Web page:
Defined by the Financial Times as “a very broad concept that addresses many and various topics such as human rights, corporate governance, health and safety, environmental effects, working conditions and contribution to economic development”, the topic of CSR, or corporate social responsibility, is big news.
It’s the health, safety, and working conditions part of the definition that bothers me.
Not that health and safety are included in the definition, but because researchers at Notre Dame found that investments in CSR tend to “amplify the negative relationship between financial performance and CEO dismissal” amongst Fortune 500 companies. Profitable companies who invest in CSR are favored and companies who invest in CSR and perform poorly (financially) end up looking for new CEOs, in no small part due to their CSR investments. In the researcher’s words, the under-performing CEOs have a “greater risk of dismissal” as a result of their CSR emphasis.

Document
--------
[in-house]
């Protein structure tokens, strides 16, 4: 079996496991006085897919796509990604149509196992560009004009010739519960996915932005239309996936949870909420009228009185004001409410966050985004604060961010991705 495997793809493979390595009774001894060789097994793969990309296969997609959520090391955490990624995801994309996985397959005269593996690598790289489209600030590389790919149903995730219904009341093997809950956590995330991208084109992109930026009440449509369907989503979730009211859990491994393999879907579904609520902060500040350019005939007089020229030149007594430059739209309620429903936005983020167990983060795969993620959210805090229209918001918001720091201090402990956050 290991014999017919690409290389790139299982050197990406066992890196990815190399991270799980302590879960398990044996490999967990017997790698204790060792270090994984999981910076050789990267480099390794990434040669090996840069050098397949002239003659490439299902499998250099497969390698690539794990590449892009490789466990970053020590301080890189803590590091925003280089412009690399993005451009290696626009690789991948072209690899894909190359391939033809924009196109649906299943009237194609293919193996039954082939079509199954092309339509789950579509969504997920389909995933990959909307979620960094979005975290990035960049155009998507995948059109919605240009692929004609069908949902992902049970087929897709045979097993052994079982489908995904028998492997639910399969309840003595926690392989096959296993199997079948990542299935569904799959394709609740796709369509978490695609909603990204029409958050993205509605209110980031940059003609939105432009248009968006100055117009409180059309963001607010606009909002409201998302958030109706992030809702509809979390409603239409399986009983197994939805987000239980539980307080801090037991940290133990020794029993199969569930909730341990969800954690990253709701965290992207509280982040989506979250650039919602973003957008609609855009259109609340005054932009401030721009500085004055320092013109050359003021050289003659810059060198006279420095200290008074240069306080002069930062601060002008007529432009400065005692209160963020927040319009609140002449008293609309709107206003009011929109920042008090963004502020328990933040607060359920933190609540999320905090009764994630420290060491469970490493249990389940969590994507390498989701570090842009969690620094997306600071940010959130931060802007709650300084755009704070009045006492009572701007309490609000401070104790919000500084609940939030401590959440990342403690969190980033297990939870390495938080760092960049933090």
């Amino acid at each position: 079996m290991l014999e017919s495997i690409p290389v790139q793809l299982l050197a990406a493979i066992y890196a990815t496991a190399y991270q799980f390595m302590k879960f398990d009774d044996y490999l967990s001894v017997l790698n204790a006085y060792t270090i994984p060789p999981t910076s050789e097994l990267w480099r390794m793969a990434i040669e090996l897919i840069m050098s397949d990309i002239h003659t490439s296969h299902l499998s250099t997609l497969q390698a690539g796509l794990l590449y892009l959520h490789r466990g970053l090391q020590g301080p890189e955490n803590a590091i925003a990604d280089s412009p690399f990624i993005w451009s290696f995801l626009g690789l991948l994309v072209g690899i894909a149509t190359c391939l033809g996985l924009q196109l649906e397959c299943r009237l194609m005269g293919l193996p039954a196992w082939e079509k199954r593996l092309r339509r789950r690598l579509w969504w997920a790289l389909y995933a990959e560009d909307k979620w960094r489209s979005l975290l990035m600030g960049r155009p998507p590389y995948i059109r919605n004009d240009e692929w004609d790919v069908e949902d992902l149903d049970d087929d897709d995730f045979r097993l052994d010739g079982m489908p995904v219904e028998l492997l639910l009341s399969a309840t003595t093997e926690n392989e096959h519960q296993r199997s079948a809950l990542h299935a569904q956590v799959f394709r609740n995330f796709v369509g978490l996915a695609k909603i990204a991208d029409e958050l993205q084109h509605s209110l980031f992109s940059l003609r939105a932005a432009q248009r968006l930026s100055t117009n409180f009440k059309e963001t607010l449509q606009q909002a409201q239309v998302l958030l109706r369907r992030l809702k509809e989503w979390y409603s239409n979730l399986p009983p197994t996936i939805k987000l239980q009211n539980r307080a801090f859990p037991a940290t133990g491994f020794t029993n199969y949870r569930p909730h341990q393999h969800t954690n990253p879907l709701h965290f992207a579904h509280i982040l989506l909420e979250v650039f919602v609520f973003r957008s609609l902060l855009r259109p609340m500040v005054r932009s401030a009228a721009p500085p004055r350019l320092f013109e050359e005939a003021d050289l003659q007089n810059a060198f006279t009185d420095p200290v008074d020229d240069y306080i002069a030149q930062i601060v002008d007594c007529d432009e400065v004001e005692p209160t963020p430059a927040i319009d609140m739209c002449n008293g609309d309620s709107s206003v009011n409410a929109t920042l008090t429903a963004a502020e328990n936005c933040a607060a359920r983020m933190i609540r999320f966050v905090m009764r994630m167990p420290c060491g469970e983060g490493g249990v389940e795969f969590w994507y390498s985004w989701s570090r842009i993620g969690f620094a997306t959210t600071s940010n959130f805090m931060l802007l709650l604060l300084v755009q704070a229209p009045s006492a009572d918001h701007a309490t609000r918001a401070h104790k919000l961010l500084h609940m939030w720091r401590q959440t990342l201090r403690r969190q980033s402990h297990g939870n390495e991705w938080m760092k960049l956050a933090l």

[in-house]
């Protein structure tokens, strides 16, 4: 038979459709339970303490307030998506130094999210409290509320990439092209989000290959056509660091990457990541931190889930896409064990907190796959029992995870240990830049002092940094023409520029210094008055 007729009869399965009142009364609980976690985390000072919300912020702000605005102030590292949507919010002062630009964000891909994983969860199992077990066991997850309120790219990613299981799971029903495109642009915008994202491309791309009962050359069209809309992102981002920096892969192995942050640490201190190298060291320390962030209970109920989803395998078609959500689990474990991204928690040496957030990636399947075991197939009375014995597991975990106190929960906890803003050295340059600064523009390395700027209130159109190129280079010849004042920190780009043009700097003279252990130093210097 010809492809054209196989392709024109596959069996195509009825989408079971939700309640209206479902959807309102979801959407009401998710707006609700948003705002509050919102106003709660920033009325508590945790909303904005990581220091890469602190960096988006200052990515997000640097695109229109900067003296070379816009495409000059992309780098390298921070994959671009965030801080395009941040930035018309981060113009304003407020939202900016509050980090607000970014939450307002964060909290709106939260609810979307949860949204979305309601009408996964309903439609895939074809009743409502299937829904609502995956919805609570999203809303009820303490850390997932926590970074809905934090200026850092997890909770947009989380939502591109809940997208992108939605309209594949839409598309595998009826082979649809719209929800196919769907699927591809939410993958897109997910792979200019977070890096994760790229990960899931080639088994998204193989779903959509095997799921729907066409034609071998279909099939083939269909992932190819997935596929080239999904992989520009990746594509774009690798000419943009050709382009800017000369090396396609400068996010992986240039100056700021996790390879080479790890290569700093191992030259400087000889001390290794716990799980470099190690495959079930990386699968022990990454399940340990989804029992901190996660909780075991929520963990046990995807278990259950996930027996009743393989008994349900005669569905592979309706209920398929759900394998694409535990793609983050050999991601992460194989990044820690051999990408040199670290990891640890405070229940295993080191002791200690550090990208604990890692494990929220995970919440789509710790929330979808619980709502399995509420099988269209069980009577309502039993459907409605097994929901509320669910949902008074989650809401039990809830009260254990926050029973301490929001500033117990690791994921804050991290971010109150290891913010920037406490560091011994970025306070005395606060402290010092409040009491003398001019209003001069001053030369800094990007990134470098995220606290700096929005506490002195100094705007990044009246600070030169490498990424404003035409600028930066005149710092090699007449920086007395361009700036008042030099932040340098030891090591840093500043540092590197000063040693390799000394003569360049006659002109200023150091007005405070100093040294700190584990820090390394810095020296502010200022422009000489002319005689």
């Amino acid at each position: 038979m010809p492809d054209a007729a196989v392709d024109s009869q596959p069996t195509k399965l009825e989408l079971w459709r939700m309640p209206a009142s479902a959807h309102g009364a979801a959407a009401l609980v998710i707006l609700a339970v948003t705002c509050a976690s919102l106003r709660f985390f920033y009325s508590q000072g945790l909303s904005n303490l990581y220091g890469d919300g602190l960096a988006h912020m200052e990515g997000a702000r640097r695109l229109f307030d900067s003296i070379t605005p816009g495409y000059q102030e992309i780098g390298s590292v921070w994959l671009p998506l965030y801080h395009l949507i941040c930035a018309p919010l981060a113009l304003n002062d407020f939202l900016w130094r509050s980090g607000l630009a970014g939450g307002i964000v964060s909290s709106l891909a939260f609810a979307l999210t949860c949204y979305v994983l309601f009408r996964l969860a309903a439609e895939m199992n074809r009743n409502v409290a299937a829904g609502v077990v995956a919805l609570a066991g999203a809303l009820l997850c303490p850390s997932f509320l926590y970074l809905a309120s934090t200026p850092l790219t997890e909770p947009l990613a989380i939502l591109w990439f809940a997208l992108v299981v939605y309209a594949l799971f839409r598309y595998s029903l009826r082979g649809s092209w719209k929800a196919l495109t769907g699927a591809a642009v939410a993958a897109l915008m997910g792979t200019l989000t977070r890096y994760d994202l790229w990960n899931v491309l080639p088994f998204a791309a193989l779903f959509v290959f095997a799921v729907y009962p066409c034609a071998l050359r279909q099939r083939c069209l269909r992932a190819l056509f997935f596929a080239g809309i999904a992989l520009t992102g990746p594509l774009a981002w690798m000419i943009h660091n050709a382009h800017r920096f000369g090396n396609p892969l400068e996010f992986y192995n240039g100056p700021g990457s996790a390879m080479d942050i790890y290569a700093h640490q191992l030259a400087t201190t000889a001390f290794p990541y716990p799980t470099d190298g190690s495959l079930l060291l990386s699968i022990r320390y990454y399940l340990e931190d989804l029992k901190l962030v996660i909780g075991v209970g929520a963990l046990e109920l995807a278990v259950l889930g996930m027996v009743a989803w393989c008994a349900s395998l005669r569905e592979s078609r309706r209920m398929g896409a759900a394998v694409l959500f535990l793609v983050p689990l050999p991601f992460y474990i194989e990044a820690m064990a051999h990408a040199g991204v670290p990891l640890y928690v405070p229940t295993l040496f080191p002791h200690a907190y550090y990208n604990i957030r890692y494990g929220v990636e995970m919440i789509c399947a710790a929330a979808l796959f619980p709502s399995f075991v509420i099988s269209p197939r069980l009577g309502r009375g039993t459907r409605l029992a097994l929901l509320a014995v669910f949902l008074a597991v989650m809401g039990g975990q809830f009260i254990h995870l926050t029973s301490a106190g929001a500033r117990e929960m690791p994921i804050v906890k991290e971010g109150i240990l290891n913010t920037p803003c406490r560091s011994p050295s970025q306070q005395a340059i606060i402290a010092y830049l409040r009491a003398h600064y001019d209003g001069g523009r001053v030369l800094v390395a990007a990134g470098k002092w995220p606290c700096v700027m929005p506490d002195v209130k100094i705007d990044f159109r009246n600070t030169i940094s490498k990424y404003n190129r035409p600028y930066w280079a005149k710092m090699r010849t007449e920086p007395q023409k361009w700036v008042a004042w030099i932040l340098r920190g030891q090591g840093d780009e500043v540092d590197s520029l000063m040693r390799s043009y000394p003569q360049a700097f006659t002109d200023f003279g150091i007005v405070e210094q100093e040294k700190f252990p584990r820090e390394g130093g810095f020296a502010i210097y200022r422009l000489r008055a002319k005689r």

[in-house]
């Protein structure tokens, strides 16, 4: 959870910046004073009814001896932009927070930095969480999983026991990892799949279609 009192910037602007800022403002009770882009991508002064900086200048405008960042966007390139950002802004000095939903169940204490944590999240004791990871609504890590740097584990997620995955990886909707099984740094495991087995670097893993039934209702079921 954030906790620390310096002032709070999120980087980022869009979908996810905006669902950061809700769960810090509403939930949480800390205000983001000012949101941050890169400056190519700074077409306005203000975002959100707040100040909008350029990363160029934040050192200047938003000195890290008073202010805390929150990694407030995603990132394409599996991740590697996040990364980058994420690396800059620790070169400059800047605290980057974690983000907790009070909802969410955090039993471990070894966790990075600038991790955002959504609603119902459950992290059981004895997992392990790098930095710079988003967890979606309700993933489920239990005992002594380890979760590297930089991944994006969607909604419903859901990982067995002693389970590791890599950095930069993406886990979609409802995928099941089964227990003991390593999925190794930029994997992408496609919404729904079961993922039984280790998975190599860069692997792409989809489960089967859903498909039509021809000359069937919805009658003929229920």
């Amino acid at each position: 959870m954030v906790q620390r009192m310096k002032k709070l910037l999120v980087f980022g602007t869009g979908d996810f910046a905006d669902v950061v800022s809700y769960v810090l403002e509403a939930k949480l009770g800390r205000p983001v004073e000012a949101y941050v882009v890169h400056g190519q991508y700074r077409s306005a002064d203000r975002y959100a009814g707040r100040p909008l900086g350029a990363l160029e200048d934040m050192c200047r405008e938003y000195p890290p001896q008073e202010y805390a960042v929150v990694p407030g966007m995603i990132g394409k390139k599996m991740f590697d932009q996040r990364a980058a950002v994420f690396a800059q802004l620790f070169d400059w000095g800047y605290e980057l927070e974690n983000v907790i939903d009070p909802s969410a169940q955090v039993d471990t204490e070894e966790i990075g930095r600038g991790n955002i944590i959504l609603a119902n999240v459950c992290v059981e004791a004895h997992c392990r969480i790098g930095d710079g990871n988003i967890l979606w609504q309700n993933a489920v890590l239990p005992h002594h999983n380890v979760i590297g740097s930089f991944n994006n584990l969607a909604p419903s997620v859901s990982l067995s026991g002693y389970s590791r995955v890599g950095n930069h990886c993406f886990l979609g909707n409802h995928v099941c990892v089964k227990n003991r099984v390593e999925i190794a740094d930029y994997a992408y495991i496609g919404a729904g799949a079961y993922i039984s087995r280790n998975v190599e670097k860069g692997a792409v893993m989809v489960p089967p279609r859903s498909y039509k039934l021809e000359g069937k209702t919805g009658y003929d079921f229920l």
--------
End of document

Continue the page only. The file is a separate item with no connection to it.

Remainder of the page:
What can EHS pros learn from this study?
We must quantify our value in every meeting, conversation, presentation, and in all corporate literature. If we give the perspective that safety and health investments are done only because it’s “the right thing to do” or “people are our number one resource,” we may unintentionally “amplify the negative relationship” and be pushed aside, along with the CEO. Is it as simple as this study makes it? I don’t think it is…but it’s a perspective we should pay attention to.
What’s been your experience with CSR?